|Funding for:||UK Students, EU Students|
|Funding amount:||The successful applicant will be supported to apply for the Midlands Graduate School ESRC-DTP programme (3.5 years of funding) in Jan 2024, for a start in September 2024.|
|Placed On:||4th September 2023|
|Closes:||30th October 2023|
Mental stress is increasingly prevalent in our societies, particularly in the UK, where 74% of the population reports feeling stressed at work. Young adults (18-25 years old) currently experience a more rapid increase in anxiety than the rest of the population. During stressful periods, individuals often increase their consumption of foods that are high and fat and sugar and low in nutrients, which can contribute to poor health. Indeed, chronic stress is associated with an increased risk of obesity and cardiovascular disease.
Our lab has recently shown that consuming high-fat foods during a single episode of stress result in reductions in brain oxygenation and poorer vascular function in young healthy adults, in comparison to low-fat foods. On the other hand, foods rich in plant flavonoids (typically present in cocoa, apples, grapes, berries, tea) can prevent the harmful effects of stress on the vascular system. In summary, food choices around stressful episodes can exacerbate the effects of stress on vascular and cerebral physiology, which is likely to impact on mood, mental health, cognitive performance and increase the risk of future cardiovascular disease and obesity. This work highlights the importance of finding effective strategies to help individuals make better food choices during stressful periods.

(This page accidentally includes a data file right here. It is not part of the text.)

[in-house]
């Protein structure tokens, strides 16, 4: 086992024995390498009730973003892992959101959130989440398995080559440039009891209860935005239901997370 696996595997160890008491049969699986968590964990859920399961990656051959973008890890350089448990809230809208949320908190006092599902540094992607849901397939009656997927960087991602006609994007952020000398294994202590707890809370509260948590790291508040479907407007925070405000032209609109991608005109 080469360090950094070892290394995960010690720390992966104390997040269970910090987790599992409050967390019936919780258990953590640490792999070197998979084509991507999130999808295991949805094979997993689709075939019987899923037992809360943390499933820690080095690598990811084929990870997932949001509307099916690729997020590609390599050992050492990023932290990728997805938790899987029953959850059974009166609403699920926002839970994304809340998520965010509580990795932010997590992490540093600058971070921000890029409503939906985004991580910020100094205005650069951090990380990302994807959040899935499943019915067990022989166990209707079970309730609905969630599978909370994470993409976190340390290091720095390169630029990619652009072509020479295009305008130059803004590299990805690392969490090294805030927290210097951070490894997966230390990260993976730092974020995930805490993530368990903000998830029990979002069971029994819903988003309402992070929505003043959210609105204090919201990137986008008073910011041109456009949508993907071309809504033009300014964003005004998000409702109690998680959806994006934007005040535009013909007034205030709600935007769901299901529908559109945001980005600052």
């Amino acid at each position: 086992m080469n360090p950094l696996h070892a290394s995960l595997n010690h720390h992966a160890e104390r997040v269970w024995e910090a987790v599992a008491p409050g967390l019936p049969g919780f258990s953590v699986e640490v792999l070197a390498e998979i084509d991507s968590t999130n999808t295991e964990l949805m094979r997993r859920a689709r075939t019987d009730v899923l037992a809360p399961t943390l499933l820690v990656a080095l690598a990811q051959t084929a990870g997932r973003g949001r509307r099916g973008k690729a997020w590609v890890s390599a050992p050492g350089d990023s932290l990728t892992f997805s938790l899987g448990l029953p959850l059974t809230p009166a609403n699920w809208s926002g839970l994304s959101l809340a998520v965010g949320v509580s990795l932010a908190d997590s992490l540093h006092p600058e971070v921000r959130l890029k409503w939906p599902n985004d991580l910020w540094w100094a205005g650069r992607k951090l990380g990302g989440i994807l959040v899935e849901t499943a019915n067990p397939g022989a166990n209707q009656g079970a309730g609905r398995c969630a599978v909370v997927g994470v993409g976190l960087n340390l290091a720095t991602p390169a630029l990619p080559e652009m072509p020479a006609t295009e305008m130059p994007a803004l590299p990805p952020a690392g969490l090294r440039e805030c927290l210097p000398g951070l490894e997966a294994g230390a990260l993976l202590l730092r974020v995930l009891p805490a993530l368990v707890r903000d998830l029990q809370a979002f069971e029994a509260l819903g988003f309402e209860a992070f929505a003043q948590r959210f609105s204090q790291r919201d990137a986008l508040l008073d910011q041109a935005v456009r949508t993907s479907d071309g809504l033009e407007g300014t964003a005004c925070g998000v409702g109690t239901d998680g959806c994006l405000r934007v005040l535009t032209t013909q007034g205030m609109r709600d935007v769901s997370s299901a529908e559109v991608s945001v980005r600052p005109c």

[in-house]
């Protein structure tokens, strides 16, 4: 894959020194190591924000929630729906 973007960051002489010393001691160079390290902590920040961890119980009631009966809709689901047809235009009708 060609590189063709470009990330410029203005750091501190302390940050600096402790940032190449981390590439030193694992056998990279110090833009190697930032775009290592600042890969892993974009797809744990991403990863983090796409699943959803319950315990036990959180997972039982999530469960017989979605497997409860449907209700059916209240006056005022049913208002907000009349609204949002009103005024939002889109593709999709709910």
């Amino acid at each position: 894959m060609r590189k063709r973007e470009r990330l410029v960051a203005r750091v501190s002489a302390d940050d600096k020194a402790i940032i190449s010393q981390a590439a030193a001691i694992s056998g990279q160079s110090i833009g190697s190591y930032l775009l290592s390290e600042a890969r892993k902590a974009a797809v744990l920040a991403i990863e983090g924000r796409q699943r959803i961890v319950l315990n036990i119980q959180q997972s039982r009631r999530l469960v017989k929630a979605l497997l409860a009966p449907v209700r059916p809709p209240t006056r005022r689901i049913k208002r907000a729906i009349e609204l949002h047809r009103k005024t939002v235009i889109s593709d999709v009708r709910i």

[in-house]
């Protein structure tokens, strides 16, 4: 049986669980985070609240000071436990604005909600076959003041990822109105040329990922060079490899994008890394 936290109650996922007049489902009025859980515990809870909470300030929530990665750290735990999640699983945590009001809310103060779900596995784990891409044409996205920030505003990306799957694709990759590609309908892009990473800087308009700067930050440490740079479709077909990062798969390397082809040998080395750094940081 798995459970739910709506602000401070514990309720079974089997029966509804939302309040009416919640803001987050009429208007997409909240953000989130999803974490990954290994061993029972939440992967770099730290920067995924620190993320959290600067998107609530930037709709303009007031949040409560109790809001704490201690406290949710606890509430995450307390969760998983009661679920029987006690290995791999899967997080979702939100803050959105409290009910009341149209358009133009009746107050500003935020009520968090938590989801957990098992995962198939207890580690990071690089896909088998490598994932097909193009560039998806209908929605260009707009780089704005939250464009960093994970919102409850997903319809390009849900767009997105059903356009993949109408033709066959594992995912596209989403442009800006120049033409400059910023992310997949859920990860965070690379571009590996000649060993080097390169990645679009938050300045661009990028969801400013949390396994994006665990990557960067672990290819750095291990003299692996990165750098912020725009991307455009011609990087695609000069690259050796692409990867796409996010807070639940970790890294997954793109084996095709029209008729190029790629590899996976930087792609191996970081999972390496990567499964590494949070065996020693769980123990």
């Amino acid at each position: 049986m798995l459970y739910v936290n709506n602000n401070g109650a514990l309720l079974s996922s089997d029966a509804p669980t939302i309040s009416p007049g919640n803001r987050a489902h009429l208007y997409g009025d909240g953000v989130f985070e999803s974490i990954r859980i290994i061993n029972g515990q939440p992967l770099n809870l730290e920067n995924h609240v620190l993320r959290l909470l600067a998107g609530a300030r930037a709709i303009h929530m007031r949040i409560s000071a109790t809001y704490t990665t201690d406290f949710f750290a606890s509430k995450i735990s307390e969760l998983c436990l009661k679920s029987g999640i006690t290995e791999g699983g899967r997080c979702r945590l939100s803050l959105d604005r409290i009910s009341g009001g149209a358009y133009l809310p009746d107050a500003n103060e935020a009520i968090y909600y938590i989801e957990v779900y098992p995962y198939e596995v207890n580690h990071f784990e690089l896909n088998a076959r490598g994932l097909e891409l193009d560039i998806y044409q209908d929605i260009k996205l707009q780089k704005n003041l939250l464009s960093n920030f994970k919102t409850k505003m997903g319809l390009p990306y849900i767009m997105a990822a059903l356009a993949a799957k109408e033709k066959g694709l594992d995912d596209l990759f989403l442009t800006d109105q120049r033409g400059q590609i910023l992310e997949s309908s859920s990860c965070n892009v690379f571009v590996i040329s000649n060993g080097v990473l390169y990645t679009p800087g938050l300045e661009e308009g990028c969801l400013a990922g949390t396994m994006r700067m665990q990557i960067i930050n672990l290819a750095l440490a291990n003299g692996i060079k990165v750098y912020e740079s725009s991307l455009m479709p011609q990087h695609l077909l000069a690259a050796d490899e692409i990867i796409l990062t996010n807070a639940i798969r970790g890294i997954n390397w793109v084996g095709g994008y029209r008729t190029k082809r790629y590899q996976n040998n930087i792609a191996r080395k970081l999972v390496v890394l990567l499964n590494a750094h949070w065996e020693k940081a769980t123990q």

Behaviour change towards healthier food choices is more likely to occur when linked to a specific situation in the present moment -Implementation Intentions/ ‘If-Then-Planning’- (e.g. if I am watching TV and I feel like eating a snack, then I will eat some fruit) compared to less specific longer term goals -Future discounting- (e.g. I will eat more fruit to decrease my future risk of a heart attack). However, whether linking healthy eating intentions to the immediate effects of consumption on mental stress (e.g. if I am feeling stressed then I will eat fruit to protect my brain) has yet to be investigated. The goal of this project is to establish whether provision of knowledge about the link between mental stress and eating choices motivates healthier consumption both in the short and longer term.
This is an interdisciplinary project brings together areas of Nutrition, Psychology, Behaviour Change and Cardiovascular and Brain Health. Randomized controlled human trials in healthy volunteers will use a combination of psychological and physiological techniques to assess food choice, appetite and mood. There will be opportunity to engage with other PI’s across the Schools of Sport, Exercise and Rehabilitation Sciences and Psychology, with different technical and research expertise.
Applicants should hold a First Class Degree and have a strong background in Psychology, Behavioural Science and/or Nutritional Sciences. Working experience in a research setting, particularly running human RCTs would be desirable. They should have a commitment and strong interest in interdisciplinary research, be motivated and be prepared to work independently.
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